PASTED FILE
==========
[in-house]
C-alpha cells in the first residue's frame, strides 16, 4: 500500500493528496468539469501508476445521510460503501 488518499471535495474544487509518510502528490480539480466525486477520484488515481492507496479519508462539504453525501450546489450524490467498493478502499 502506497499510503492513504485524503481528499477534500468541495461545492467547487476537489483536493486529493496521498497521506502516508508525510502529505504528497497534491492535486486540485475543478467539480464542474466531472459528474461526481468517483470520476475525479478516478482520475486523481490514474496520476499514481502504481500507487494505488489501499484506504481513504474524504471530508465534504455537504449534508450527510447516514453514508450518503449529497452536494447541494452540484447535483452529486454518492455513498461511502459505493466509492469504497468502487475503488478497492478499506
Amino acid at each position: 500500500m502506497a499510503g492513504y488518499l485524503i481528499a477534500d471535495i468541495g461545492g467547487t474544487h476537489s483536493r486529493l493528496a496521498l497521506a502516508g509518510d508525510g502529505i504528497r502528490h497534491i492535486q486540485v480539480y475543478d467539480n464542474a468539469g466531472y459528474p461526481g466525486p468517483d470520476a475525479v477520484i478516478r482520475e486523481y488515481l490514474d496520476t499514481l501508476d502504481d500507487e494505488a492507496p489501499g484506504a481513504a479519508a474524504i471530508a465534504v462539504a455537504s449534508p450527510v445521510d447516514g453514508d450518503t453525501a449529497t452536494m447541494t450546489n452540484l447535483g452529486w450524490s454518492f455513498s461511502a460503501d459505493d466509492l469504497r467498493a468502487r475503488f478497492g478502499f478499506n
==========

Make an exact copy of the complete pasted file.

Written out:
[in-house]
C-alpha cells in the first residue's frame, strides 16, 4: 500500500493528496468539469501508476445521510460503501 488518499471535495474544487509518510502528490480539480466525486477520484488515481492507496479519508462539504453525501450546489450524490467498493478502499 502506497499510503492513504485524503481528499477534500468541495461545492467547487476537489483536493486529493496521498497521506502516508508525510502529505504528497497534491492535486486540485475543478467539480464542474466531472459528474461526481468517483470520476475525479478516478482520475486523481490514474496520476499514481502504481500507487494505488489501499484506504481513504474524504471530508465534504455537504449534508450527510447516514453514508450518503449529497452536494447541494452540484447535483452529486454518492455513498461511502459505493466509492469504497468502487475503488478497492478499506
Amino acid at each position: 500500500m502506497a499510503g492513504y488518499l485524503i481528499a477534500d471535495i468541495g461545492g467547487t474544487h476537489s483536493r486529493l493528496a496521498l497521506a502516508g509518510d508525510g502529505i504528497r502528490h497534491i492535486q486540485v480539480y475543478d467539480n464542474a468539469g466531472y459528474p461526481g466525486p468517483d470520476a475525479v477520484i478516478r482520475e486523481y488515481l490514474d496520476t499514481l501508476d502504481d500507487e494505488a492507496p489501499g484506504a481513504a479519508a474524504i471530508a465534504v462539504a455537504s449534508p450527510v445521510d447516514g453514508d450518503t453525501a449529497t452536494m447541494t450546489n452540484l447535483g452529486w450524490s454518492f455513498s461511502a460503501d459505493d466509492l469504497r467498493a468502487r475503488f478497492g478502499f478499506n